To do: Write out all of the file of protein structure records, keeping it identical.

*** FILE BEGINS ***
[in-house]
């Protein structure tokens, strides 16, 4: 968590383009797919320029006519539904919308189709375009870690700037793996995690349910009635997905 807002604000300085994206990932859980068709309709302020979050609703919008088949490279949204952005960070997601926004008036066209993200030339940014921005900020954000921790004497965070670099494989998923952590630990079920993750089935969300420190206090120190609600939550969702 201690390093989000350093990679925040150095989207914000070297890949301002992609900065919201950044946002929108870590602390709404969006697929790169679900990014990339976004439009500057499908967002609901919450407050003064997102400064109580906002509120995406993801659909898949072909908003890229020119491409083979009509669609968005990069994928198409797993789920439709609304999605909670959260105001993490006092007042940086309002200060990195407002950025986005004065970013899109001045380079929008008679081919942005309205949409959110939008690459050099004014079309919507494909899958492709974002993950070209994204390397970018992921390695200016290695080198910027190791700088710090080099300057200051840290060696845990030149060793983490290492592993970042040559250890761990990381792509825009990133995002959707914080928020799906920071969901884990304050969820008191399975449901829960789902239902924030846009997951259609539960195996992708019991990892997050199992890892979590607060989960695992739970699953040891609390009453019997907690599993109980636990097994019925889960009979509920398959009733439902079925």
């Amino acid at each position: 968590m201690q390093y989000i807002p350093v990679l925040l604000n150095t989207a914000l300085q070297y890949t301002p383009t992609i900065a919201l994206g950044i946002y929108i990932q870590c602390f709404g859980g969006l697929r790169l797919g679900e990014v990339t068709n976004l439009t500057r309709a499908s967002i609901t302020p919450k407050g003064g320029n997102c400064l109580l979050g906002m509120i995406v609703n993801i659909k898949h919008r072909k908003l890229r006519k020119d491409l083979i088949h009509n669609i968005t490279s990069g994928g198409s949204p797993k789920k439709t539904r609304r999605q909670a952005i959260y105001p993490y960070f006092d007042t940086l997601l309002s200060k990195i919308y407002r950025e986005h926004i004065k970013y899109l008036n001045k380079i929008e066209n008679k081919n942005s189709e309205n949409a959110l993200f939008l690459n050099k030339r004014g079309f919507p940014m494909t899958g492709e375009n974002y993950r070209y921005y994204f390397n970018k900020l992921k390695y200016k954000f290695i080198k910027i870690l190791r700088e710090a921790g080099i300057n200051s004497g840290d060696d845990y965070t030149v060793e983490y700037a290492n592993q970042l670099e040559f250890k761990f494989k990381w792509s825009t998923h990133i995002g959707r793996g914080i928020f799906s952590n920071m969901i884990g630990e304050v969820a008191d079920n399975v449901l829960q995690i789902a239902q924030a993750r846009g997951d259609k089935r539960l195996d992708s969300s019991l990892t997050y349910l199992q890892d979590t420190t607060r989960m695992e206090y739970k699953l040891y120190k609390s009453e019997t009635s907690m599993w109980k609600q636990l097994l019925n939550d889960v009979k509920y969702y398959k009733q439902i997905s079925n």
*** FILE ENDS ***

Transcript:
[in-house]
């Protein structure tokens, strides 16, 4: 968590383009797919320029006519539904919308189709375009870690700037793996995690349910009635997905 807002604000300085994206990932859980068709309709302020979050609703919008088949490279949204952005960070997601926004008036066209993200030339940014921005900020954000921790004497965070670099494989998923952590630990079920993750089935969300420190206090120190609600939550969702 201690390093989000350093990679925040150095989207914000070297890949301002992609900065919201950044946002929108870590602390709404969006697929790169679900990014990339976004439009500057499908967002609901919450407050003064997102400064109580906002509120995406993801659909898949072909908003890229020119491409083979009509669609968005990069994928198409797993789920439709609304999605909670959260105001993490006092007042940086309002200060990195407002950025986005004065970013899109001045380079929008008679081919942005309205949409959110939008690459050099004014079309919507494909899958492709974002993950070209994204390397970018992921390695200016290695080198910027190791700088710090080099300057200051840290060696845990030149060793983490290492592993970042040559250890761990990381792509825009990133995002959707914080928020799906920071969901884990304050969820008191399975449901829960789902239902924030846009997951259609539960195996992708019991990892997050199992890892979590607060989960695992739970699953040891609390009453019997907690599993109980636990097994019925889960009979509920398959009733439902079925």
């Amino acid at each position: 968590m201690q390093y989000i807002p350093v990679l925040l604000n150095t989207a914000l300085q070297y890949t301002p383009t992609i900065a919201l994206g950044i946002y929108i990932q870590c602390f709404g859980g969006l697929r790169l797919g679900e990014v990339t068709n976004l439009t500057r309709a499908s967002i609901t302020p919450k407050g003064g320029n997102c400064l109580l979050g906002m509120i995406v609703n993801i659909k898949h919008r072909k908003l890229r006519k020119d491409l083979i088949h009509n669609i968005t490279s990069g994928g198409s949204p797993k789920k439709t539904r609304r999605q909670a952005i959260y105001p993490y960070f006092d007042t940086l997601l309002s200060k990195i919308y407002r950025e986005h926004i004065k970013y899109l008036n001045k380079i929008e066209n008679k081919n942005s189709e309205n949409a959110l993200f939008l690459n050099k030339r004014g079309f919507p940014m494909t899958g492709e375009n974002y993950r070209y921005y994204f390397n970018k900020l992921k390695y200016k954000f290695i080198k910027i870690l190791r700088e710090a921790g080099i300057n200051s004497g840290d060696d845990y965070t030149v060793e983490y700037a290492n592993q970042l670099e040559f250890k761990f494989k990381w792509s825009t998923h990133i995002g959707r793996g914080i928020f799906s952590n920071m969901i884990g630990e304050v969820a008191d079920n399975v449901l829960q995690i789902a239902q924030a993750r846009g997951d259609k089935r539960l195996d992708s969300s019991l990892t997050y349910l199992q890892d979590t420190t607060r989960m695992e206090y739970k699953l040891y120190k609390s009453e019997t009635s907690m599993w109980k609600q636990l097994l019925n939550d889960v009979k509920y969702y398959k009733q439902i997905s079925n």